She adds, “We’re to the point now where almost the entire company is working toward this man’s legacy who they have never meet and it’s just their understanding of what was important to him and how that affected others that draws them in.”

The new company members include Lauren Hibbard, Lauren Perry, Chad Vaught, Seth York and apprentice Arden Leone. They will be dancing alongside Adrian Aguirre, Jillyn Bryant, Olivia Rehrman, Gabriel Speiller and Megan Storey. Emily Drake, the most senior company member, will only dance in Bolero for this performance.

So, the responsibility of articulating Wood’s movement really falls on Bollinger’s shoulders. An incredibly daunting task, as anyone who had seen Wood in the studio can tell you. “Bruce had this uncanny way of not speaking,” Bollinger says. “And the feeling in the room or the feeling coming off him was enough for the dancers to understand where he was headed with choreography. And then when you weren’t sure about that from him you could turn to the veteran dancers that had worked with him for many years and ask them for help.”

Watching Bollinger give notes to the dancers after they ran through Local 126 it’s obvious she has a gift for words when it comes to telling the dancers what she needs from then. “A more crisp arrival,” “sharpen your focus” and “brighter energy through the legs” were a few of the corrections Bollinger gave as well as the ever present “have fun.”

But what Bollinger says she spent the most time discussing with the dancers was Wood’s emphasis on the group dynamics within his works. “The one thing I was focused on for this performance was the importance he placed on the group. If you look at Local 126 there is no partnering in the entire thing. Bruce would say he could choreograph to Bach in his sleep pretty easily so he wanted to challenge himself by doing no partnering for this entire piece.”

Bollinger adds, “The dancers needed to understand that you don’t get the lift and fly relationship. They’re going to have a different feeling of their bodies working in unison and as one and in sculpture and line and the architecture of the piece is going to have to create that. That’s been something we talked about a lot for this show because we’re going to need that in every dance, especially in Bolero.”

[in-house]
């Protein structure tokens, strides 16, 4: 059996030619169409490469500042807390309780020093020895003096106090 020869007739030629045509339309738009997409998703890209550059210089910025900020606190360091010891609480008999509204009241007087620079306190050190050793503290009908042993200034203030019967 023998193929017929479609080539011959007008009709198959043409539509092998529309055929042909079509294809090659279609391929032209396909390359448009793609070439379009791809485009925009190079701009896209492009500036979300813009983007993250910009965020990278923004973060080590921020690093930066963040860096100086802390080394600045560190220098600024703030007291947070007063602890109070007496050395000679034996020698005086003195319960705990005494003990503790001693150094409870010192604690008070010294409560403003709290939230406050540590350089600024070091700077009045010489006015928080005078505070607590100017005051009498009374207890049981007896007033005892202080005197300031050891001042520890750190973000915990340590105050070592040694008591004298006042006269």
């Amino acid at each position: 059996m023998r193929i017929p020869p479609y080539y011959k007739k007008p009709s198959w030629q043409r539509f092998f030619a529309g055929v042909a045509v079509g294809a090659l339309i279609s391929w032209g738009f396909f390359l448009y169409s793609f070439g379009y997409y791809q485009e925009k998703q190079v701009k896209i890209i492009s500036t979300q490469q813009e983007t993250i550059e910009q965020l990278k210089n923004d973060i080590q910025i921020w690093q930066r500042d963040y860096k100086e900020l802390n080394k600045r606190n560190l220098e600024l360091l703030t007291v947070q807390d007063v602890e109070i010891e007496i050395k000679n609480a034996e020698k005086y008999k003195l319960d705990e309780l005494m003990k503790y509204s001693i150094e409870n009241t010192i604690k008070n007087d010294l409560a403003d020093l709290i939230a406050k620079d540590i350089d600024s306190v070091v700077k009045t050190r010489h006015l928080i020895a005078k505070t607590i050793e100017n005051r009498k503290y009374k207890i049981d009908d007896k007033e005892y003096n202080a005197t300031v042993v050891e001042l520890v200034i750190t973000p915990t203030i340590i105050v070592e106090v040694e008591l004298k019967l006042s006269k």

Before starting Bolero Bollinger says she and Nikaidoh sat down and talked through their memories of the dance and what they remembered Wood expressing so clearly. And through this conversation they were able to reconnect with the feeling and the finer details of the work. “It’s hard because in this day and age, when the second generation perceives something as sensual they automatically think it’s a celebration of sexuality, but it’s not. Bolero is very dark, almost that to the detriment of every person on stage.”

She explains, “At the same time as these women are wielding the power over the men and manipulating each other it’s also building toward a chaos. Everyone is walking in these courtship manners and the women are wearing ball gowns and the men are in tuxes, yet in complete irony the dancing women are in lingerie.”

Bollinger adds, “There’s so many layers here as to what is happening and at the start of this piece Bruce told us, ‘You know, this isn’t the party. This is 3 a.m. and the party has already happened’.”

Come experience Bolero and other Wood works at Bruce Wood Dance’s All Bruce performance at Moody Performance Hall this weekend.

>This preview was originally posted on TheaterJones.com.

 

Dallas Dances: 6 o’Clock Dance Theatre

Executive director Marielle McGregor on carving out space in the local contemporary dance arena and presenting Brush to Canvas at Dallas Dances.

6 o’Clock Dance Theatre dancer Sophi Marass. Photo: Ace Anderson

Dallas — As the Dallas arts scene continues to grow so has the number of contemporary dance companies in the area. With well-established companies such Avant Chamber Ballet, Dallas Black Dance Theatre, Ballet Dallas, Bruce Wood Dance, Dark Circles Contemporary Dance, 8&1 Dance Company and Dallas Neo-Classical Ballet claiming large chunks of the city’s ballet and contemporary dance audience, you have to wonder what a newcomer like 6 o’Clock Dance Theatre can possibly bring to the table.

Executive Director Marielle McGregor says the answers lies in the framework of the company, which was founded by Zach Law Ingram in 2014. “What makes us unique is that we are career professionals working across many industries in Dallas. But, instead of happy hour at 6 p.m., we meet to explore our art. We decided that dancers should not have to choose between art and a living wage. You can have both!”

She adds, “We have dancers who are UX designers, mathematicians, marketers and engineers. We have 9-to-5 jobs, but at 6 o’clock—that is when we dance!”

McGregor is currently the senior digital editor for Dallas County Community College District. She is also a co-founding member of 6 o’Clock Dance Theatre and serves as the executive director, managing company business and equipping the company dancers and choreographers for success.

6 o’Clock Dance Theatre will be performing Ingram’s Brush to Canvas as part of Dallas Dances’ Saturday evening program. Ingram is a Dallas native whose professional experiences include Alvin Ailey American Dance Theatre and Dallas Black Dance Theatre. He was also in the Broadway production of The Lion King. He officially moved back to Dallas this summer.